One of Roger’s first contributions to the Association was an enlargement of the image of the grandiose original plan for the city developed by Robert Pike in 1856. This framed plan hangs on a wall in the archives. Archival file photos include pictures of Roger at nearly every MCHA sponsored event beginning in 2002, often with his daughter Andrea, who shares his interest in Minnesota City history. An especially poignant photo is with his sister, Maxine Church Spaag, walking through the halls of the 1938 school building during a Minnesota City all school reunion (above). We are thankful that Andrea intends to carry on with the history interests of her father. She has already been a contributor with her workshops on technology, genealogy, and other presentations. Roger’s memory of detail was superb. Speaking to students in 2002, he recalled the number of mailboxes when he was postmaster, dates of family events and others. “The post office was established in Minnesota City in 1952. My dad had it for 41 years, and I followed him. When I took over, it was in the old store. There were 116 boxes on the rural route. Over the years there were more and more because everything was building here from Winona. There were over 400 when I left. That didn’t include the Hidden Valley Trailer Court.” (Old Wise Tales, p. 16). Roger’s Church family is part of the history of many Minnesota City realities: early farm homesteading, “the store,” the schools and others.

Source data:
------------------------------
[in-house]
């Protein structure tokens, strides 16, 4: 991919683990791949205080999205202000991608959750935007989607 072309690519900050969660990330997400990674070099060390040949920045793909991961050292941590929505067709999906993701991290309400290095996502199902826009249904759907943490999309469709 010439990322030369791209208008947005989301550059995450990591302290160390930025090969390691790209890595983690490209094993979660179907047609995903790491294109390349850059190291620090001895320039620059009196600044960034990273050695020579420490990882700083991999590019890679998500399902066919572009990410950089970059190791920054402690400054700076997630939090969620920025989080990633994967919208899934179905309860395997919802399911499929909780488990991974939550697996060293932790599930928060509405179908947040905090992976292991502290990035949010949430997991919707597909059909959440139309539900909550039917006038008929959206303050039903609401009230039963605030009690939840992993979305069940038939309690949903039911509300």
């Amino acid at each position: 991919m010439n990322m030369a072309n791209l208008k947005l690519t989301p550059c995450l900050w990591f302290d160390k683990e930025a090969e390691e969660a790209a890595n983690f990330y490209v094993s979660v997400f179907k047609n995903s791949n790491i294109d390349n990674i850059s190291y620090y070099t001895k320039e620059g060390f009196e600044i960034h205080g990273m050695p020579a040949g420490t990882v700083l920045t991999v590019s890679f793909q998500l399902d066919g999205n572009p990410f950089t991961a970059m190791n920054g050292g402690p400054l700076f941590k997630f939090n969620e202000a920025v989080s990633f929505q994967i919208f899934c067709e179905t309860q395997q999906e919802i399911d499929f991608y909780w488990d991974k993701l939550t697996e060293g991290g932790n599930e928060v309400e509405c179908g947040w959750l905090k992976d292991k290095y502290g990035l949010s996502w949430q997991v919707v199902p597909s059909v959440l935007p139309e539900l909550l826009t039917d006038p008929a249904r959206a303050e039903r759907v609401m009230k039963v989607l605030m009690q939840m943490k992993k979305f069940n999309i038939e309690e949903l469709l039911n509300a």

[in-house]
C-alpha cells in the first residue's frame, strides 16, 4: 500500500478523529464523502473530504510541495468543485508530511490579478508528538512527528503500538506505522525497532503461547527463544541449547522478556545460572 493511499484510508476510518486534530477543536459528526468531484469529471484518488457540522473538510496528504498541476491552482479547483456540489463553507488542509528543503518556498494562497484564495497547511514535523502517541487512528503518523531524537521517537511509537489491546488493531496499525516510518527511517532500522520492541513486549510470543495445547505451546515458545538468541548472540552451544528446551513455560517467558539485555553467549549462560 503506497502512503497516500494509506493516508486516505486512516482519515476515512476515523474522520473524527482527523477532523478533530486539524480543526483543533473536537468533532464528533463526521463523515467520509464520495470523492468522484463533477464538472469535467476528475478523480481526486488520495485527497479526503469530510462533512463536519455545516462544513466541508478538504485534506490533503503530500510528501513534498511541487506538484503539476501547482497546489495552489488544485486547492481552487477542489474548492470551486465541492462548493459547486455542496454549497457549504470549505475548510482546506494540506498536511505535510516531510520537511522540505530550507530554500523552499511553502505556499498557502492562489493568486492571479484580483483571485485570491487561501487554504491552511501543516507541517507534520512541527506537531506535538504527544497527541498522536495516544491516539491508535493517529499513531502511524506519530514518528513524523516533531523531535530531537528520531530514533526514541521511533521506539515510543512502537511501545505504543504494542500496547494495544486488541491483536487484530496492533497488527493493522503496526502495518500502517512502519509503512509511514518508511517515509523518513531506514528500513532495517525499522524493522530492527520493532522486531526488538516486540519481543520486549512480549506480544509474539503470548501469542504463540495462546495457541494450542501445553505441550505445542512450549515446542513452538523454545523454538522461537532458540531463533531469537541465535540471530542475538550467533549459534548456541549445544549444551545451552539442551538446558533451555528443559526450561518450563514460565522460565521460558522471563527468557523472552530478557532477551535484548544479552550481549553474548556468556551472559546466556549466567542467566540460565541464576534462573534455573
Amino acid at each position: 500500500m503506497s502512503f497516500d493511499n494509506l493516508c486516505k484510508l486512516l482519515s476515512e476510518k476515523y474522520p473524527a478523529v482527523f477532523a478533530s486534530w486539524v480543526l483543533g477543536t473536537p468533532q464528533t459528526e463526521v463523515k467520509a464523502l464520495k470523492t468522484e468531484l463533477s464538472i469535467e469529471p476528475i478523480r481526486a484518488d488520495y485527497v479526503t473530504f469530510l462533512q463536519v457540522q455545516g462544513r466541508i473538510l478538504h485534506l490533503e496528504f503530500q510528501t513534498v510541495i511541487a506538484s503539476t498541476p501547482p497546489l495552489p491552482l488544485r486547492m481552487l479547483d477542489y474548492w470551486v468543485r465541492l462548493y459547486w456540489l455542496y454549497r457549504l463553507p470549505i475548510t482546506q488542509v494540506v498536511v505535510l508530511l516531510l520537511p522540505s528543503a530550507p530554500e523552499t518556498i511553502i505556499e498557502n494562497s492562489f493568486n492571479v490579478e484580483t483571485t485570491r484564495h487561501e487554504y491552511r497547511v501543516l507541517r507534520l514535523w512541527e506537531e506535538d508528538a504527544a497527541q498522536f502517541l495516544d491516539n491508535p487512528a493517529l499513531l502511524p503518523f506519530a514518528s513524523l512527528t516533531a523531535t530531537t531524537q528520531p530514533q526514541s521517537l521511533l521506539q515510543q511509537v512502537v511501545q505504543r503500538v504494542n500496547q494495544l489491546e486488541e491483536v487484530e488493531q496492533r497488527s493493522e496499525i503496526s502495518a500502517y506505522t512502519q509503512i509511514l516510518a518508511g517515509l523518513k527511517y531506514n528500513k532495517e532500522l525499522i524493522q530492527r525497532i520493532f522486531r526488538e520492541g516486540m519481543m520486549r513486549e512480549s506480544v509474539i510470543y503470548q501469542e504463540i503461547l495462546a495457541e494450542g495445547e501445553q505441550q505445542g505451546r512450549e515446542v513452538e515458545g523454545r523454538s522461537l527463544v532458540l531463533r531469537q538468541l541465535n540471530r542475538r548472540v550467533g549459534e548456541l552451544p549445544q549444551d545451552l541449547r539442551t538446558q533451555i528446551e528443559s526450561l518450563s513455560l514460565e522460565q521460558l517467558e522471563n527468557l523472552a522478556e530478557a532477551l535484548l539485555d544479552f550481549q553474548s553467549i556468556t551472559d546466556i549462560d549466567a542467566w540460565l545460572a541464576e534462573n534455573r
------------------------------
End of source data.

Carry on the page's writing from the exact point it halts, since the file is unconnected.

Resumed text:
At the memorial service for Roger, I thought about Roger’s role in the development of MCHA. He was one of that group of “old-timers” who genuinely loved Minnesota City enough to argue for and promote the accurate passing on of its historical events, sites, and people. If MCHA had a Hall of Fame for these individuals (perhaps we should have), he would be in it along with Celia Lejk Cisewski, Dorothy Gardner Brom, Allen Whetstone, Neil Denzer, Delwin Tschumper and others readers would add --who genuinely savored the reclaiming of information about their homeland. Although their death sites varied, they are joined again in our memories as persons who valued heritage—and Minnesota City is part of theirs and ours.